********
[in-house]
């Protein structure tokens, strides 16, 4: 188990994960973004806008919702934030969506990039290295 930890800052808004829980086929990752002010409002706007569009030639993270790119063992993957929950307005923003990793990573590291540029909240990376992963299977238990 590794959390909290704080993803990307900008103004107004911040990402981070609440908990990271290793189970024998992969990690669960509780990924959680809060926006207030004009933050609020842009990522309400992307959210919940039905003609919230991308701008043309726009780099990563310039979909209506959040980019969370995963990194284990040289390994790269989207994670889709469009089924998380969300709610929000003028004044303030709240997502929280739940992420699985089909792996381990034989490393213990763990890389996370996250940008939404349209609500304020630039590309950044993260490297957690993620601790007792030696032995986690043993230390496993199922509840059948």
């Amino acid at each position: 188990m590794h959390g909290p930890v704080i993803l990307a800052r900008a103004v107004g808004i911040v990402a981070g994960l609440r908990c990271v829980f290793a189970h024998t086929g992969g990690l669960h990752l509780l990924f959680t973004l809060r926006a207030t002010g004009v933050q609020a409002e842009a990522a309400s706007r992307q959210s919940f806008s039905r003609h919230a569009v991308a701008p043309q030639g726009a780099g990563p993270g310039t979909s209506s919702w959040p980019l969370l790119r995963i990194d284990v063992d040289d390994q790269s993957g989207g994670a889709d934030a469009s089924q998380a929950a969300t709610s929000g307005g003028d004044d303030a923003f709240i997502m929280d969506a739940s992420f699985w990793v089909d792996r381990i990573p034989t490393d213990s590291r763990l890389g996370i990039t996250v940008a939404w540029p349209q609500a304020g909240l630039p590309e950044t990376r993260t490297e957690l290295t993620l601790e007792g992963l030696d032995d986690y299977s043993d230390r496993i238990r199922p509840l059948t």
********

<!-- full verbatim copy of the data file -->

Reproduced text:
[in-house]
């Protein structure tokens, strides 16, 4: 188990994960973004806008919702934030969506990039290295 930890800052808004829980086929990752002010409002706007569009030639993270790119063992993957929950307005923003990793990573590291540029909240990376992963299977238990 590794959390909290704080993803990307900008103004107004911040990402981070609440908990990271290793189970024998992969990690669960509780990924959680809060926006207030004009933050609020842009990522309400992307959210919940039905003609919230991308701008043309726009780099990563310039979909209506959040980019969370995963990194284990040289390994790269989207994670889709469009089924998380969300709610929000003028004044303030709240997502929280739940992420699985089909792996381990034989490393213990763990890389996370996250940008939404349209609500304020630039590309950044993260490297957690993620601790007792030696032995986690043993230390496993199922509840059948």
């Amino acid at each position: 188990m590794h959390g909290p930890v704080i993803l990307a800052r900008a103004v107004g808004i911040v990402a981070g994960l609440r908990c990271v829980f290793a189970h024998t086929g992969g990690l669960h990752l509780l990924f959680t973004l809060r926006a207030t002010g004009v933050q609020a409002e842009a990522a309400s706007r992307q959210s919940f806008s039905r003609h919230a569009v991308a701008p043309q030639g726009a780099g990563p993270g310039t979909s209506s919702w959040p980019l969370l790119r995963i990194d284990v063992d040289d390994q790269s993957g989207g994670a889709d934030a469009s089924q998380a929950a969300t709610s929000g307005g003028d004044d303030a923003f709240i997502m929280d969506a739940s992420f699985w990793v089909d792996r381990i990573p034989t490393d213990s590291r763990l890389g996370i990039t996250v940008a939404w540029p349209q609500a304020g909240l630039p590309e950044t990376r993260t490297e957690l290295t993620l601790e007792g992963l030696d032995d986690y299977s043993d230390r496993i238990r199922p509840l059948t």